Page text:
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Roseville, MI 48066-0002
Executive Currency - Offering Rare Paper Money for the Connoisseur

$1 1934 SC==INVERTED BACK==ONE YEAR TYPE==Book Value of $1250 in EF==PCGS 20
$1 1934 SC==INVERTED BACK==ONE YEAR TYPE==Book Value of $1250 in EF==PCGS 20
Larger Image


1934 Silver Certificate


a true R-6  mistake, according to the 'Relative Rarity Index' on page 29 of the
"Standard Guide to United States Paper Money"  3rd Edition by Dr. Frederick Bart, Krause Publications, Iola, WI, (c) 2008—of course, this applies only to the most common small size notes, with Type II invert Backs bumped into the next higher category R-7…and inverted backs on star/replacement notes exponentially scarcer

large size errors are specifically excluded from the aforementioned Relative Rarity Index, as their frequency is so sporadic as to be meaningful

an ERROR which is

the alignment of the printing on one side is upside compared with the other...so each side looks perfectly normal (at least in examples printed before 1985)...as such, even those quite familiar with US paper money such as  bank tellers, cashiers, collectors and dealers are prone to overlook the mistake.. yet, when both sides are viewed simultaneously, as in turning the pages of a book, the error becomes immediately apparent.

examples exist on both large and small size paper money, dating as far back as the series
1890—although even the Fractional Currency issues printed during the Civil War and the Colonial Currency printed before the signing of the Declaration of Independence suffered from this malady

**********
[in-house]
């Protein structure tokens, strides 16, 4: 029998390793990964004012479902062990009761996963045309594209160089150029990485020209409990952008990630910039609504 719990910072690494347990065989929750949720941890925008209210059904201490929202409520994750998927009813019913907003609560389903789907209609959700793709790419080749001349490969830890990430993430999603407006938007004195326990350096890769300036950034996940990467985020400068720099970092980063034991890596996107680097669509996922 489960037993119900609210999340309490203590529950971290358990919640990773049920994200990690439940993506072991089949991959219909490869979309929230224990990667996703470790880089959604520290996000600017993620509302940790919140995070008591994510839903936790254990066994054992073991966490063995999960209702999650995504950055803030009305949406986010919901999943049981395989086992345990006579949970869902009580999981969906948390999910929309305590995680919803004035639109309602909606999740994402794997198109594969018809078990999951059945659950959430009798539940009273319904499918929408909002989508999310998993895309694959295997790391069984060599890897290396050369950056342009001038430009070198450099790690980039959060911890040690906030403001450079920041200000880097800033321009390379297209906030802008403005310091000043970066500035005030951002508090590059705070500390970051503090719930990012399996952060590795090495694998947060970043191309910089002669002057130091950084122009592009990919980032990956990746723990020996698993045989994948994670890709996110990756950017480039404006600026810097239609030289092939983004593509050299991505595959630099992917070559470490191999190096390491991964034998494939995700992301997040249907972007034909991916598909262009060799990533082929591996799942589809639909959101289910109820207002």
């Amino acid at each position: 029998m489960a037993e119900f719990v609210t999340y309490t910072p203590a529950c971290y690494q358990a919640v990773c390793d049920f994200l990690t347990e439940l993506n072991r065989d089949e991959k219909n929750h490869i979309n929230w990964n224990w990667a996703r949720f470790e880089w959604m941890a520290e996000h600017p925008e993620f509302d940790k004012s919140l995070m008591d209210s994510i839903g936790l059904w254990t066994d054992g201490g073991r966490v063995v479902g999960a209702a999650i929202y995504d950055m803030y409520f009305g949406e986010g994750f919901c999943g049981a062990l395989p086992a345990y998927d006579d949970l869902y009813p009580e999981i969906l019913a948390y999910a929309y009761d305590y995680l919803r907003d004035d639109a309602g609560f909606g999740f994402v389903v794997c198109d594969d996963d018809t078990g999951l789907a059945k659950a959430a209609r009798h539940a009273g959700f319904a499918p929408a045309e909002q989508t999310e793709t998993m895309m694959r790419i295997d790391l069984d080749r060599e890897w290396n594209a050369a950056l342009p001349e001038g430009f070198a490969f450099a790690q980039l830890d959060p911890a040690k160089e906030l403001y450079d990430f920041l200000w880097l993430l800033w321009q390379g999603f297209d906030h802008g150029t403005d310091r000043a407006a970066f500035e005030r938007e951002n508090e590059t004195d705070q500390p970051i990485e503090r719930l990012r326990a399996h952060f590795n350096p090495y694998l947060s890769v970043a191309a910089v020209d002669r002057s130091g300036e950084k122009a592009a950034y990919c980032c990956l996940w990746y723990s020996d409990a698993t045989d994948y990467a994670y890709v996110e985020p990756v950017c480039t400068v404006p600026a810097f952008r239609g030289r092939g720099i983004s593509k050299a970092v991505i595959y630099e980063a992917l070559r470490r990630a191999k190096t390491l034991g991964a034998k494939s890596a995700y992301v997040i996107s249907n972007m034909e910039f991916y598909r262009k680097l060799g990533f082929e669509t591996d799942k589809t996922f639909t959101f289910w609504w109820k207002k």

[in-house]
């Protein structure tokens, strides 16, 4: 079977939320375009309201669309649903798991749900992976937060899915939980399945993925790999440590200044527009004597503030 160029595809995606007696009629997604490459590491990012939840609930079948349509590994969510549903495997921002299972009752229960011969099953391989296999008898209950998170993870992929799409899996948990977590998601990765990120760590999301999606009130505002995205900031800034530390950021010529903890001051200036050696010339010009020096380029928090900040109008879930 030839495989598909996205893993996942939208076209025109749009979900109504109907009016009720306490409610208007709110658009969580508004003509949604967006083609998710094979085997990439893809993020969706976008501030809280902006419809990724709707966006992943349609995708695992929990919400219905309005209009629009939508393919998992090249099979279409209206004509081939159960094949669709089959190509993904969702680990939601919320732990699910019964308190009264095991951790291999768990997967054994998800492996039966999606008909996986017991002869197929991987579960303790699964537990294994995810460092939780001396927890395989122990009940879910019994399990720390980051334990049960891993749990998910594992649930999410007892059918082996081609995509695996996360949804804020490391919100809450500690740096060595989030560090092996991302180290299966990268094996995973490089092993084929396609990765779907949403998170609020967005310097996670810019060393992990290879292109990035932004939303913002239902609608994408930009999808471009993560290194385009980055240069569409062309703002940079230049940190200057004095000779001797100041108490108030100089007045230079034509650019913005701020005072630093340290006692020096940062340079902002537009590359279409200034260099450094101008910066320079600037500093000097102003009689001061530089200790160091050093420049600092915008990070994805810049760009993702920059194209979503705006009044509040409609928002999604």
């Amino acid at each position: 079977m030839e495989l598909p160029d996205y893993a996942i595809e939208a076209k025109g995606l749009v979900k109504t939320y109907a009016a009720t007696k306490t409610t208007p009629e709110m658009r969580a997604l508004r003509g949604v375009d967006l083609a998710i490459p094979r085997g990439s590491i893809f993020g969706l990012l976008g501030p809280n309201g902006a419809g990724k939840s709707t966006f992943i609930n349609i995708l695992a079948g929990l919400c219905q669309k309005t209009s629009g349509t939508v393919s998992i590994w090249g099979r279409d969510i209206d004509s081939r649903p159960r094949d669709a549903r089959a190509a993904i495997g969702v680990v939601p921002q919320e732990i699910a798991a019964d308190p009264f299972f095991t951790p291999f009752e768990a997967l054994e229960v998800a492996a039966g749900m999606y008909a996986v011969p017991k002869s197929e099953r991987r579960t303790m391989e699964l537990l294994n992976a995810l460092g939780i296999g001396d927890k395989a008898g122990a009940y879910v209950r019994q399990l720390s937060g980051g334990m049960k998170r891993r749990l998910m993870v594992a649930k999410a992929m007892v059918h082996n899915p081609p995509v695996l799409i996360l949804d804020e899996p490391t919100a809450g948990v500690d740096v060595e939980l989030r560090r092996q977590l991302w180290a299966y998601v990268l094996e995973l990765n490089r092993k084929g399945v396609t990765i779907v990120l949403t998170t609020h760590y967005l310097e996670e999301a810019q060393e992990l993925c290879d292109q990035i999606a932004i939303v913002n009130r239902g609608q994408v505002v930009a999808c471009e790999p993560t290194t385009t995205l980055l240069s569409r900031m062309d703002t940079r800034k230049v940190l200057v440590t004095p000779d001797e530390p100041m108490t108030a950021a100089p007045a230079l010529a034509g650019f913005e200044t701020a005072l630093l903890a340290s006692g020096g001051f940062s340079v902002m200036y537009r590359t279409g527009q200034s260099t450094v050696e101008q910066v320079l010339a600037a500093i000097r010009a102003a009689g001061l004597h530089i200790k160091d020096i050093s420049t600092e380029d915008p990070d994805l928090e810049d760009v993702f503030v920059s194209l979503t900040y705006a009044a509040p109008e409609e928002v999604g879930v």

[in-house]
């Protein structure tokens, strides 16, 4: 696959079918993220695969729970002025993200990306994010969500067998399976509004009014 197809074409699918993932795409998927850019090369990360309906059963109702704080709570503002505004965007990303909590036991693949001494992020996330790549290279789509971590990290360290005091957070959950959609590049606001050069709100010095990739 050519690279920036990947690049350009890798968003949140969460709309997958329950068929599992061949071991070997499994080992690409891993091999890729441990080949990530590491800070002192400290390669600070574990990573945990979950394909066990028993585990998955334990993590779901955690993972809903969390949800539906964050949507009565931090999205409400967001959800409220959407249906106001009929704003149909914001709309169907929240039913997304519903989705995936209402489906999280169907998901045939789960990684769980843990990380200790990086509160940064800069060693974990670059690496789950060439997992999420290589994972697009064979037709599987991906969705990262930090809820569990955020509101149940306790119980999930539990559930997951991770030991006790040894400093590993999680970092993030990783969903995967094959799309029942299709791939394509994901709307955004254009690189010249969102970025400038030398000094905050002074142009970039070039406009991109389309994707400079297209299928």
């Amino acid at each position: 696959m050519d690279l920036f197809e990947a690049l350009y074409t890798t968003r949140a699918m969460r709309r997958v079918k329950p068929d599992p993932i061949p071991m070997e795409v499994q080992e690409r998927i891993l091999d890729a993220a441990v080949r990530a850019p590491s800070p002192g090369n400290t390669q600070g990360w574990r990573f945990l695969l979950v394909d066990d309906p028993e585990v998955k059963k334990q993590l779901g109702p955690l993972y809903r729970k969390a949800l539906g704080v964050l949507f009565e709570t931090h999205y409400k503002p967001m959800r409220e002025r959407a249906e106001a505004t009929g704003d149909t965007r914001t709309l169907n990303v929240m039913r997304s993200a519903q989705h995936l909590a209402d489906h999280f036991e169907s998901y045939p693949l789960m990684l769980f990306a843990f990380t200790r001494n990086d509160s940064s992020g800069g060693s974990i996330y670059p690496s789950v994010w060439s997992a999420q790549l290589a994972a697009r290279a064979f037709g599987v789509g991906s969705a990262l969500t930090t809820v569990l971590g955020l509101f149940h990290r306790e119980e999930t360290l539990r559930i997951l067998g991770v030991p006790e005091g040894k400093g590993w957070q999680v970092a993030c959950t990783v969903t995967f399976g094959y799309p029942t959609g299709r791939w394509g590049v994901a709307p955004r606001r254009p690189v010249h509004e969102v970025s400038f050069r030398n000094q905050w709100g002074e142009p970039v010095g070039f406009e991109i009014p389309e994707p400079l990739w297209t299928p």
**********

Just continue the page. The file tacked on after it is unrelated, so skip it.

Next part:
on small/modern size currency printed beginning in 1928, every major class/category has been affected:

        United States Notes/Legal Tenders
        Silver Certificates
        Federal Reserve Bank Notes
        National Currency
        Gold Certificates
        Federal Reserve Notes, with both Type I and Type II varieties


so abundant opportunities exist to form a collection tailored to any criteria:

one from each denomination of $1 through $100

one from each type of paper money issued—either just small size or both large size and small

one from each Federal Reserve district

one example of both Type I and (post-1985) Type II on all presently known denominations

the cause of the misalignment is embarrassingly simple to describe: after the uncut sheets receive their 1st/back printing, the entire pallet is set aside to finishing drying/'curing', a process which typically takes 24 hours or more...if the ends are transposed 180 degrees as they enter the  face/2nd printing presses the misalignment occurs, with the subsequently applied overprint correctly positioned atop the 2nd/face printing, irrespectively

"Inverted Backs are perhaps one of the most overlooked error types, seemingly poised for an upward surge in price", according to the author of US Paper Money Errors.


Independently authenticated and graded by:


with many claims to a higher grade, as the high-resolution images suggest—but, please take a moment to study the images and form your own opinion.

 additional comments:

LOOKS like a VERY FINE 30!

One year type!!

 Auction value of:

  $1250 in Extremely Fine

        for this note in a similar grade;

        we encourage you to do your own research



we believe that our opening price is below the retail value found elsewhere; and while our starting price is very fair, it is our intent to place quality notes into appreciative collections at equitable prices--so we welcome reasonable counter-offers